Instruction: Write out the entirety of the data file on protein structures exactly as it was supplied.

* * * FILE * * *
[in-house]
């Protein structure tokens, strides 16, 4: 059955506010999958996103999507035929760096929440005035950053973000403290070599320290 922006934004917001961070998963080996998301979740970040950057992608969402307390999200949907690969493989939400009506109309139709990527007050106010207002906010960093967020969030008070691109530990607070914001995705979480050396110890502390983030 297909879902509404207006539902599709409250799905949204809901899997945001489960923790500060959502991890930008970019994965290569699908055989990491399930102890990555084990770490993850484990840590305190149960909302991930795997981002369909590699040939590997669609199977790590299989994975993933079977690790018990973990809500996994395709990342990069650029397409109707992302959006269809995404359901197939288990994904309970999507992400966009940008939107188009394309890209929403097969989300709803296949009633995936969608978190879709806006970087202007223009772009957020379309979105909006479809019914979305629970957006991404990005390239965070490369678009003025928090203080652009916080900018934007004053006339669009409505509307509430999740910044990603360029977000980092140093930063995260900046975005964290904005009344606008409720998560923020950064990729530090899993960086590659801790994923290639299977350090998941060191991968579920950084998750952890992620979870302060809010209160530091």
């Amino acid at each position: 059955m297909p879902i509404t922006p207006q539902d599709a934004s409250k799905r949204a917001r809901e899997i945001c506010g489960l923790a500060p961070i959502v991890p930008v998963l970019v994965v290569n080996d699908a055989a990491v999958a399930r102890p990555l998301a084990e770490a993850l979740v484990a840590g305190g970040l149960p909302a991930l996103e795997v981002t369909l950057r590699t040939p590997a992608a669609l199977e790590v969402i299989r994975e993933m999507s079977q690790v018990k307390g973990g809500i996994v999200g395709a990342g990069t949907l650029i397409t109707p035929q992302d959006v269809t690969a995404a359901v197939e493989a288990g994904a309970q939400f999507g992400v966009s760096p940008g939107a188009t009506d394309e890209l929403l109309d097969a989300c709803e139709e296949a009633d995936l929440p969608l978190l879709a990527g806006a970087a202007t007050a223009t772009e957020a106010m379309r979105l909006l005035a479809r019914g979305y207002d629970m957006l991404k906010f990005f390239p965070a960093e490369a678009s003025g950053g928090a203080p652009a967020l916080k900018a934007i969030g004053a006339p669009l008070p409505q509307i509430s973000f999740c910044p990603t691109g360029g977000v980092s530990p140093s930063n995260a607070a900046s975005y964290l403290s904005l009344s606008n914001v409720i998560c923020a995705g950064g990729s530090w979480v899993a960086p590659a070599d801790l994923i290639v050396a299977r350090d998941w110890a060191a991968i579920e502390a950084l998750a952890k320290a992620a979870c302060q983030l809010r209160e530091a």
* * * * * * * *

[in-house]
């Protein structure tokens, strides 16, 4: 059955506010999958996103999507035929760096929440005035950053973000403290070599320290 922006934004917001961070998963080996998301979740970040950057992608969402307390999200949907690969493989939400009506109309139709990527007050106010207002906010960093967020969030008070691109530990607070914001995705979480050396110890502390983030 297909879902509404207006539902599709409250799905949204809901899997945001489960923790500060959502991890930008970019994965290569699908055989990491399930102890990555084990770490993850484990840590305190149960909302991930795997981002369909590699040939590997669609199977790590299989994975993933079977690790018990973990809500996994395709990342990069650029397409109707992302959006269809995404359901197939288990994904309970999507992400966009940008939107188009394309890209929403097969989300709803296949009633995936969608978190879709806006970087202007223009772009957020379309979105909006479809019914979305629970957006991404990005390239965070490369678009003025928090203080652009916080900018934007004053006339669009409505509307509430999740910044990603360029977000980092140093930063995260900046975005964290904005009344606008409720998560923020950064990729530090899993960086590659801790994923290639299977350090998941060191991968579920950084998750952890992620979870302060809010209160530091």
């Amino acid at each position: 059955m297909p879902i509404t922006p207006q539902d599709a934004s409250k799905r949204a917001r809901e899997i945001c506010g489960l923790a500060p961070i959502v991890p930008v998963l970019v994965v290569n080996d699908a055989a990491v999958a399930r102890p990555l998301a084990e770490a993850l979740v484990a840590g305190g970040l149960p909302a991930l996103e795997v981002t369909l950057r590699t040939p590997a992608a669609l199977e790590v969402i299989r994975e993933m999507s079977q690790v018990k307390g973990g809500i996994v999200g395709a990342g990069t949907l650029i397409t109707p035929q992302d959006v269809t690969a995404a359901v197939e493989a288990g994904a309970q939400f999507g992400v966009s760096p940008g939107a188009t009506d394309e890209l929403l109309d097969a989300c709803e139709e296949a009633d995936l929440p969608l978190l879709a990527g806006a970087a202007t007050a223009t772009e957020a106010m379309r979105l909006l005035a479809r019914g979305y207002d629970m957006l991404k906010f990005f390239p965070a960093e490369a678009s003025g950053g928090a203080p652009a967020l916080k900018a934007i969030g004053a006339p669009l008070p409505q509307i509430s973000f999740c910044p990603t691109g360029g977000v980092s530990p140093s930063n995260a607070a900046s975005y964290l403290s904005l009344s606008n914001v409720i998560c923020a995705g950064g990729s530090w979480v899993a960086p590659a070599d801790l994923i290639v050396a299977r350090d998941w110890a060191a991968i579920e502390a950084l998750a952890k320290a992620a979870c302060q983030l809010r209160e530091a």